What separates Patriots training camp is the attention to detail and emphasis on situational football. Two-minute drills, four-minute drills, and coming-out-of-your-own-end-zone scenarios are situations in which the Patriots preach what they practice.

“The most important thing that I saw that he did in his training camps, the thing that he does that in my opinion makes that team better is that he has specific practices set aside for situational football,” said former Patriots tight end Christian Fauria.

Fauria, who played in New England from 2002-05 and also has played for the Seattle Seahawks, Washington Redskins, and Carolina Panthers, said in his first camp with the Patriots, Belichick created a situation: It was late in the fourth quarter and the Patriots had the ball at their 17 with 1:21 left and no timeouts, needing a field goal.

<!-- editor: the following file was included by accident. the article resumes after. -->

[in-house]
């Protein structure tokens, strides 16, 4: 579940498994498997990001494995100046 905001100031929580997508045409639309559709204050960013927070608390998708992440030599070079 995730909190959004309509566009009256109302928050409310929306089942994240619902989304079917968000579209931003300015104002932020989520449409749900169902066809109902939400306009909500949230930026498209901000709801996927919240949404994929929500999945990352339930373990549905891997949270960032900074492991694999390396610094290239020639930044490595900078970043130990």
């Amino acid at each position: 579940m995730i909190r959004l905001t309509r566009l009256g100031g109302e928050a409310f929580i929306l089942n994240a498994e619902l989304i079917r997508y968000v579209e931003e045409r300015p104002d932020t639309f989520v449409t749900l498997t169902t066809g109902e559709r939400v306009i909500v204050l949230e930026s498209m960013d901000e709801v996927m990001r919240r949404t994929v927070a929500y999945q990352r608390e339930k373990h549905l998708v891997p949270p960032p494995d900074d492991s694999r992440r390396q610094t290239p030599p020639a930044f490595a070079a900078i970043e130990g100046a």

Sound familiar? Belichick recreated the situation that led to Adam Vinatieri’s field goal in Super Bowl XXXVI.

“They redid that situation. I remember that sticking out in my mind,” said Fauria. “Ultimately, those situations can make the difference between winning and losing, being able to make those small, quick decisions that the other guy might not know.”

That is how you train the unconscious: not with dry recitations of the playbook, but with realistic simulations. As a result, players are able to practice decision-making – what should I do on fourth and short with a corner blitz? – just as they’d practice throwing a deep pass.

Comments

  1. #1 Ellen
    December 11, 2008